to do this. I adopted a baby elephant named MAKENA born in 2005. She is still alive
and well.


bbp okc ok 63 retired
74 internautes sur 95 ont trouvé ce commentaire utile 
3.0 étoiles sur 5 A Fine but Flawed Work 9 juin 2012
Par Martin Rowe - Publié sur Amazon.com
Disclaimer: I have visited and given money to the David Sheldrick Wildlife Trust, and so should you. Daphne Sheldrick has made a major contribution to wildlife conservation and her work is to be applauded. Her memoir is a somewhat conventional "Out of Africa" story: hardy pioneers, gauzy sunsets, magnificent vistas, and lots of lots of stories about the animals who have come her way. She was obviously deeply in love with David, and yet he strangely remains a somewhat remote character. He is defined by his deeds, as he and other rangers carve out Kenya's wildlife parks and reserves and heroically try to stop the decimation of the wildlife caused by our insatiable demand for trinkets made from ivory and potions made from rhino horn.

It's hard to criticize a book for what it does NOT say, but, having worked for over ten years with another Kenyan conservationist, Wangari Maathai, I have a very different perspective on the history of Kenya that Dame Daphne covers. (If you haven't read Maathai's memoir, Unbowed, I would recommend it.) What struck me most noticeably in Dame Daphne's story was the almost complete absence of black Kenyans. Nearly all of the main characters are white and of British stock. The Mau Mau rebellion is treated as an affront against white settlers. Daphne's daughter studies in South Africa, and some of her relatives retire there to live, but there is only one reference to Apartheid. We get no sense of the conservation movement in the context of Kenya as an independent country. We do not hear from black Kenyan political figures or the press or, indeed, from the poachers. We never learn the biographies of the black attendants who look after and even live with the animals. Tribes are mentioned in connection with their hunting practices, but these Africans are rarely individualized. It's almost as if they're simply background for the white people's attempts to save the animals.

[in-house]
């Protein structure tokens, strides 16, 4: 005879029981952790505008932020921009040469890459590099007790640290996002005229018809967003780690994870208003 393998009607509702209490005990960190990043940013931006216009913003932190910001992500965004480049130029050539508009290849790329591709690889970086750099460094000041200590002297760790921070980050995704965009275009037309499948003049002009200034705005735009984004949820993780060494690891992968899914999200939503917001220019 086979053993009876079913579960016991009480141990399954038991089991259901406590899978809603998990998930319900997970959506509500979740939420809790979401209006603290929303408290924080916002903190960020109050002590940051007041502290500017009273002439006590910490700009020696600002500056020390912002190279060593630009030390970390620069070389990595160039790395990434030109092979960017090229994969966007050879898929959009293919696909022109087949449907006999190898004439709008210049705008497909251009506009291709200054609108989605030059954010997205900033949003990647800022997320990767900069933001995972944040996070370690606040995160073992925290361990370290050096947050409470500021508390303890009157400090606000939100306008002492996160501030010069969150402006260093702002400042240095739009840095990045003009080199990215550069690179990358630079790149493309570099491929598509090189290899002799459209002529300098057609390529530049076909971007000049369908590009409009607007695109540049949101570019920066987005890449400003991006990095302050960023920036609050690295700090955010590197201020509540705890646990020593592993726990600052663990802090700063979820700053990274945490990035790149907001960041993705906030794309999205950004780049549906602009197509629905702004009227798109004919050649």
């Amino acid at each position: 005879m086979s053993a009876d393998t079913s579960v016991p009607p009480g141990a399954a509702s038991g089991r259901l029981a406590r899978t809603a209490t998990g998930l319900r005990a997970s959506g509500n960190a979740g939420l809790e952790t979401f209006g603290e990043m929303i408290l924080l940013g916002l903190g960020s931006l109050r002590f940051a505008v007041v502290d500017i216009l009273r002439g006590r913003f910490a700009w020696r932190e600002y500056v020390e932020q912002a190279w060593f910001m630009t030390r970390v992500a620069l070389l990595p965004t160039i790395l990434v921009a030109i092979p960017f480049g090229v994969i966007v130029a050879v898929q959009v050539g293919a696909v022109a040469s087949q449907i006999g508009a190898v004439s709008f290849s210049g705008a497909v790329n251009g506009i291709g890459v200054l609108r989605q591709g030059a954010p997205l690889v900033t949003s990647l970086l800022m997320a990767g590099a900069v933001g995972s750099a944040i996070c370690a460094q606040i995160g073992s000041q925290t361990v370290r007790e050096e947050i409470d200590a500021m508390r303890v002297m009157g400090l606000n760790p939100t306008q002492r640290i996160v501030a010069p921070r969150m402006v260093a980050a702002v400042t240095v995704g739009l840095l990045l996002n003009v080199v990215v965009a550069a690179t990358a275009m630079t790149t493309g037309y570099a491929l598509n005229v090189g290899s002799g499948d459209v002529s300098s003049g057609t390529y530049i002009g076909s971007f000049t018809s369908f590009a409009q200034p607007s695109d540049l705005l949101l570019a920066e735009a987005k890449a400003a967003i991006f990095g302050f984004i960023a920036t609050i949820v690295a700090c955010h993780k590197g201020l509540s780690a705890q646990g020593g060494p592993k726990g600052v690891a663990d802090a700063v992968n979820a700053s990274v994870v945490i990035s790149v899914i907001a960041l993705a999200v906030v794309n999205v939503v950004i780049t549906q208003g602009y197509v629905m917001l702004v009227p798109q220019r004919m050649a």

None of this, I'm sure, is done deliberately. Dame Daphne speaks Swahili and has lived in Africa all her life. Many of the white people she worked with were born in Africa. Yet she considers herself British first and foremost and she appears to share the bitterness of the settlers in southern Africa who felt sold out by British government as it retreated from Empire in the fifties and sixties. The animals she has spent her life rescuing have personalities and biographies, and her life with them is fondly and deeply remembered. It's a pity that all those black Africans who helped her all those years couldn't have been afforded the same attention.
5 internautes sur 5 ont trouvé ce commentaire utile 
4.0 étoiles sur 5 Sincere autobiography 3 mai 2012
Par Marina - Publié sur Amazon.com
Format:Format Kindle|Achat vérifié
The book is not even close to be called a piece of modern literature, though I am enjoying reading it a lot. It is sincere and honest. Sometimes you may find amount of details unnecessary, but for me it is quite interesting to draw the whole picture of life in Kenya in 1950s and to imagine national parks. I thought a book is mostly devoted to elephants, but the plot actually starts in time before the author was born, long time before she started work with elephants. The author speaks about her life, feelings and her environment so openly and truly that you don't read it as a book, but as a story told by a friend. You would love this book if you love nature and animals.